How to Calculate the Resonant Frequencies in a Room

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Things You'll Need

  • Tape measure

  • Computer with Internet access

  • Calculator

  • Pencil and paper


Ideal room dimensions will have a ratio with each other where each number does not have common factors. For example, a room with a ratio of 23 x 11 x 9 will have more of an evenly balanced spectrum of resonant frequencies than a room with dimensions 10 x 10 x 10.

Use bass traps to reduce the effect of resonant frequencies.

Reducing resonance can improve listening enjoyment.

When you play an acoustic guitar, the strings resonate over the soundhole, which causes sound waves to bounce around inside the body of the guitar and vibrate the top of the guitar at the same frequencies as the strings. Rooms resonate in the same way. When designing or re-designing a room, reducing the resonant frequency allows you to better hear conversations without echoes and listen to entertainment center audio without interference.


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After Room Construction

Step 1

Measure the dimensions of the room. Use your tape measure to measure the room in feet.

Step 2

Write down the longest dimension for the room, then double it. When calculating the resonant frequency of a room, you will need to double the longest dimension because when sound travels along that route, it will bounce back and cover the same distance again.

For example, if the longest room dimension was 11.3 feet, double that would be 22.6 feet. In the calculation for frequency, this fulfills the component for the wavelength in the equation, which is also provided by Sengpiel Audio's web site.


Step 3

Divide 1,130 feet per second, which is the speed of sound, by the figure from Step 2, where you doubled the longest dimension of a room. This will give you the first mode (in Hertz) for the resonant frequency.

Back to the example from the previous step: 1,130 feet per second divided by 22.6 feet equals 50 Hertz (the first mode). Basically, you are doing a calculation for frequency (Hertz) by dividing the wave speed (1,130 feet per second) by the wave length (twice the longest dimension of the room). As long as the measurement for the room is done in feet, then the calculation automatically cancels out the feet for both the wave speed and the wave length. This leaves you with the number of cycles that the wave will travel in one second, which is also known as Hertz.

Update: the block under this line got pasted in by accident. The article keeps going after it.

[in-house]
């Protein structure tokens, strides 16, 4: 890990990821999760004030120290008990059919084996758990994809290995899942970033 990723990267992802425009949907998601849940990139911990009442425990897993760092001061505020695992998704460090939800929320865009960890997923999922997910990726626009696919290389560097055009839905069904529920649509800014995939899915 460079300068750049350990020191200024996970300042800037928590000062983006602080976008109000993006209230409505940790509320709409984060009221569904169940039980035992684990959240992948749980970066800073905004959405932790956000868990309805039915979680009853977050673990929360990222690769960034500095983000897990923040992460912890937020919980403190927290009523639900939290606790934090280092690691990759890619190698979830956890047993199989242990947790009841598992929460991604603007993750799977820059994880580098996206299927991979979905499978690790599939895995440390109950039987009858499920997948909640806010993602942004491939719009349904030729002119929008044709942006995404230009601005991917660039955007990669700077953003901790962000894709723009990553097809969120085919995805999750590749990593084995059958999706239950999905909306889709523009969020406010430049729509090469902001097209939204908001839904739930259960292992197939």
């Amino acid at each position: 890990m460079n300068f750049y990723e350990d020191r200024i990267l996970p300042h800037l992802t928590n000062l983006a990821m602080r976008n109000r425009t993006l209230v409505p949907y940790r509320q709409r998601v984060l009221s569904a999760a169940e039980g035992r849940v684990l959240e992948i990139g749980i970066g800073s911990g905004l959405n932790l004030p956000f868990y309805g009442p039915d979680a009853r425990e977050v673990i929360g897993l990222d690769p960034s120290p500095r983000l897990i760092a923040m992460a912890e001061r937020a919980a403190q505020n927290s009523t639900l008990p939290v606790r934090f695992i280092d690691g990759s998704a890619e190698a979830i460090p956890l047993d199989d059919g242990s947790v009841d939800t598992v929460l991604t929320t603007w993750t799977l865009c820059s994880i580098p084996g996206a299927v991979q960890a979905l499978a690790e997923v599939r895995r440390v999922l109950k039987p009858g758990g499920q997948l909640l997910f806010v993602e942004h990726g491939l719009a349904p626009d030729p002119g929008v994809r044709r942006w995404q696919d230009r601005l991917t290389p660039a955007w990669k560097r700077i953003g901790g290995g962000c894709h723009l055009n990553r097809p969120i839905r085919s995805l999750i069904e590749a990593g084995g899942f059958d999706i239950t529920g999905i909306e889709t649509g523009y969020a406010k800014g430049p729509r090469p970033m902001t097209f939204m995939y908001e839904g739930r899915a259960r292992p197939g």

Step 4

Calculate multiples of the first mode until you have reached the tenth mode. For example, if you got 50 Hertz for the first mode of the resonant calculation, then the second mode would be 100 Hertz. The third mode would be 150 Hertz and the fourth 200 Hertz. All of these additional modal frequencies will also resonate because of the ability of a sound wave to continue traveling back and forth between walls.

Step 5

Calculate all other dimensions of the room, so that you have three sets of modes. By the end of the calculations, you should have accounted for the room's length, width, and height. Once you have all three sets of modes, you will have calculated the resonant frequencies of the room.


Before Room Construction

Step 1

Download ModeCalc, which is an acoustic engineering program that measures the modes and different resonant frequencies of a room. The computations used by this program are similar to the method described above, but much more advanced and complicated.

Step 2

Plug in the numbers for the room's dimensions to the ModeCalc. Follow the directions at the top of the screen of the ModeCalc application to enter the room dimensions.

Step 3

Study your result and, if possible, change the dimensions of your room. ModeCalc will give you a graphical representation of the first ten modes for each room dimension, allowing you to see "where they occur and how they interact with each other," according to Audioholics.


references & resources

David McGuffin

David McGuffin is a writer from Asheville, N.C. and began writing professionally in 2009. He has Bachelor of Arts degrees from the University of North Carolina, Asheville and Montreat College in history and music, and a Bachelor of Science in outdoor education. McGuffin is recognized as an Undergraduate Research Scholar for publishing original research on postmodern music theory and analysis.